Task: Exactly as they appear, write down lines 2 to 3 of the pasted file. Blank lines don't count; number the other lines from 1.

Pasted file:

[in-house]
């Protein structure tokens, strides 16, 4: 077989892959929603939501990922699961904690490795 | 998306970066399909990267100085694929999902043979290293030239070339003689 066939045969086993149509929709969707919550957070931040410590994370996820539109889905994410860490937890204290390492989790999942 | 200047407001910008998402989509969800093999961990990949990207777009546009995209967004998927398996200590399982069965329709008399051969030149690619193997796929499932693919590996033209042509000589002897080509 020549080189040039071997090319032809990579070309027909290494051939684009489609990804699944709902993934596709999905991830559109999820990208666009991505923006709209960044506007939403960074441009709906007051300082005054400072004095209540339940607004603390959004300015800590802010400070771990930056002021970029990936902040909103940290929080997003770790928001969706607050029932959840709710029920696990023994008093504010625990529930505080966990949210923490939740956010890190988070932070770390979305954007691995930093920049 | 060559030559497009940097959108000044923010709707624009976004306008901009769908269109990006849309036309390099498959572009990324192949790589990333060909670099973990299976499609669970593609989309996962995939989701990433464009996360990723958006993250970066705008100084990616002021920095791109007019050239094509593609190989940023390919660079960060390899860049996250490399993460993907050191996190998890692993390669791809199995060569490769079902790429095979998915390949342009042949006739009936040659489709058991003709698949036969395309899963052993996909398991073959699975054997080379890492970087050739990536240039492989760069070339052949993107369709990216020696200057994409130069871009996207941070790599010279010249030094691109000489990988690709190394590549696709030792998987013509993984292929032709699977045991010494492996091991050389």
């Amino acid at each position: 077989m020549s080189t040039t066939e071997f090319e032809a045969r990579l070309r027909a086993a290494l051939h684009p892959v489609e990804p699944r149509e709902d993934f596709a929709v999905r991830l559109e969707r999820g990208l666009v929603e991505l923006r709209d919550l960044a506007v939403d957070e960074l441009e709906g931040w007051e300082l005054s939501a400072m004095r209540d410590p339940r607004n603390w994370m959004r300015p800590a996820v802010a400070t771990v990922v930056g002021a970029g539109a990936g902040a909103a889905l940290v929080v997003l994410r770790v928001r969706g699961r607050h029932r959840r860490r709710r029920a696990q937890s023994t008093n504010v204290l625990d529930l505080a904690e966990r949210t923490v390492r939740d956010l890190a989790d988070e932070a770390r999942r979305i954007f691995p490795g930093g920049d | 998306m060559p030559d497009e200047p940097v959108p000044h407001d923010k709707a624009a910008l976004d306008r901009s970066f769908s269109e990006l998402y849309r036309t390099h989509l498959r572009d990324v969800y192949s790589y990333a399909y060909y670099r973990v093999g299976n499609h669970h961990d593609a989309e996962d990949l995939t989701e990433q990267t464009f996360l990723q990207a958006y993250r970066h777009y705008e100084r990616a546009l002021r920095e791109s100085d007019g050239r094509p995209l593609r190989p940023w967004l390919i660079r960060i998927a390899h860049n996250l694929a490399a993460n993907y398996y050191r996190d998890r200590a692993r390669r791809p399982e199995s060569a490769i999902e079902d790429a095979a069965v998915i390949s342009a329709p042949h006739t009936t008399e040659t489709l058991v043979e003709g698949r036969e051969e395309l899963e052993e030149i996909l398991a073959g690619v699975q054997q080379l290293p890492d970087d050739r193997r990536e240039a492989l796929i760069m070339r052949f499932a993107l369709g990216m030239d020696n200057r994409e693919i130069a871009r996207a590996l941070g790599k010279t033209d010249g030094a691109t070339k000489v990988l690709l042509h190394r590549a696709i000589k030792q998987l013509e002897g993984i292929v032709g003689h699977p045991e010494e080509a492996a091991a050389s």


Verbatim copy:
């Protein structure tokens, strides 16, 4: 077989892959929603939501990922699961904690490795 | 998306970066399909990267100085694929999902043979290293030239070339003689 066939045969086993149509929709969707919550957070931040410590994370996820539109889905994410860490937890204290390492989790999942 | 200047407001910008998402989509969800093999961990990949990207777009546009995209967004998927398996200590399982069965329709008399051969030149690619193997796929499932693919590996033209042509000589002897080509 020549080189040039071997090319032809990579070309027909290494051939684009489609990804699944709902993934596709999905991830559109999820990208666009991505923006709209960044506007939403960074441009709906007051300082005054400072004095209540339940607004603390959004300015800590802010400070771990930056002021970029990936902040909103940290929080997003770790928001969706607050029932959840709710029920696990023994008093504010625990529930505080966990949210923490939740956010890190988070932070770390979305954007691995930093920049 | 060559030559497009940097959108000044923010709707624009976004306008901009769908269109990006849309036309390099498959572009990324192949790589990333060909670099973990299976499609669970593609989309996962995939989701990433464009996360990723958006993250970066705008100084990616002021920095791109007019050239094509593609190989940023390919660079960060390899860049996250490399993460993907050191996190998890692993390669791809199995060569490769079902790429095979998915390949342009042949006739009936040659489709058991003709698949036969395309899963052993996909398991073959699975054997080379890492970087050739990536240039492989760069070339052949993107369709990216020696200057994409130069871009996207941070790599010279010249030094691109000489990988690709190394590549696709030792998987013509993984292929032709699977045991010494492996091991050389």
């Amino acid at each position: 077989m020549s080189t040039t066939e071997f090319e032809a045969r990579l070309r027909a086993a290494l051939h684009p892959v489609e990804p699944r149509e709902d993934f596709a929709v999905r991830l559109e969707r999820g990208l666009v929603e991505l923006r709209d919550l960044a506007v939403d957070e960074l441009e709906g931040w007051e300082l005054s939501a400072m004095r209540d410590p339940r607004n603390w994370m959004r300015p800590a996820v802010a400070t771990v990922v930056g002021a970029g539109a990936g902040a909103a889905l940290v929080v997003l994410r770790v928001r969706g699961r607050h029932r959840r860490r709710r029920a696990q937890s023994t008093n504010v204290l625990d529930l505080a904690e966990r949210t923490v390492r939740d956010l890190a989790d988070e932070a770390r999942r979305i954007f691995p490795g930093g920049d | 998306m060559p030559d497009e200047p940097v959108p000044h407001d923010k709707a624009a910008l976004d306008r901009s970066f769908s269109e990006l998402y849309r036309t390099h989509l498959r572009d990324v969800y192949s790589y990333a399909y060909y670099r973990v093999g299976n499609h669970h961990d593609a989309e996962d990949l995939t989701e990433q990267t464009f996360l990723q990207a958006y993250r970066h777009y705008e100084r990616a546009l002021r920095e791109s100085d007019g050239r094509p995209l593609r190989p940023w967004l390919i660079r960060i998927a390899h860049n996250l694929a490399a993460n993907y398996y050191r996190d998890r200590a692993r390669r791809p399982e199995s060569a490769i999902e079902d790429a095979a069965v998915i390949s342009a329709p042949h006739t009936t008399e040659t489709l058991v043979e003709g698949r036969e051969e395309l899963e052993e030149i996909l398991a073959g690619v699975q054997q080379l290293p890492d970087d050739r193997r990536e240039a492989l796929i760069m070339r052949f499932a993107l369709g990216m030239d020696n200057r994409e693919i130069a871009r996207a590996l941070g790599k010279t033209d010249g030094a691109t070339k000489v990988l690709l042509h190394r590549a696709i000589k030792q998987l013509e002897g993984i292929v032709g003689h699977p045991e010494e080509a492996a091991a050389s």